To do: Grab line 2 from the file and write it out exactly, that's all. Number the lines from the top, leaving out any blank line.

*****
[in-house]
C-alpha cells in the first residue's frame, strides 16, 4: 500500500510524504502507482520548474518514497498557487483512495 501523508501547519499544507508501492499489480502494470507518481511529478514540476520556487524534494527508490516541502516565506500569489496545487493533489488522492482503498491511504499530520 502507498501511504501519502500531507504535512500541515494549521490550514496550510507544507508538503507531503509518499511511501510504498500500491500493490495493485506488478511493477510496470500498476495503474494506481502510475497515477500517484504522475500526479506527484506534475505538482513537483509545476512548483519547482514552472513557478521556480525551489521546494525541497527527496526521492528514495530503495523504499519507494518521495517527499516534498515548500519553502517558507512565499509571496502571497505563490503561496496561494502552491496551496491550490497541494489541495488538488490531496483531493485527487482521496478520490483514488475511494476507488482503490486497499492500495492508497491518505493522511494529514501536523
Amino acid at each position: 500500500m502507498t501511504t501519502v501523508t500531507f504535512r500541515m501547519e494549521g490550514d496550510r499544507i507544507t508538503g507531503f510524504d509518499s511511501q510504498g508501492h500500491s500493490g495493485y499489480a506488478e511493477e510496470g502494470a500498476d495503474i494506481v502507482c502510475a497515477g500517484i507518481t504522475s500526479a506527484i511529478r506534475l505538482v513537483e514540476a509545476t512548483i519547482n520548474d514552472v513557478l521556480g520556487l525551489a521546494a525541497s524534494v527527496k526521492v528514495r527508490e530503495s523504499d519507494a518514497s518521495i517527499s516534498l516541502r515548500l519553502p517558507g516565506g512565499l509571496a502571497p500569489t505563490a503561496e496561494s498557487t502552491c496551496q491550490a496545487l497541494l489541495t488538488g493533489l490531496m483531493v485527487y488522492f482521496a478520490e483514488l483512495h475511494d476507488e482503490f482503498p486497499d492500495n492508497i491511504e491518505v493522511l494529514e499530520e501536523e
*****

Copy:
C-alpha cells in the first residue's frame, strides 16, 4: 500500500510524504502507482520548474518514497498557487483512495 501523508501547519499544507508501492499489480502494470507518481511529478514540476520556487524534494527508490516541502516565506500569489496545487493533489488522492482503498491511504499530520 502507498501511504501519502500531507504535512500541515494549521490550514496550510507544507508538503507531503509518499511511501510504498500500491500493490495493485506488478511493477510496470500498476495503474494506481502510475497515477500517484504522475500526479506527484506534475505538482513537483509545476512548483519547482514552472513557478521556480525551489521546494525541497527527496526521492528514495530503495523504499519507494518521495517527499516534498515548500519553502517558507512565499509571496502571497505563490503561496496561494502552491496551496491550490497541494489541495488538488490531496483531493485527487482521496478520490483514488475511494476507488482503490486497499492500495492508497491518505493522511494529514501536523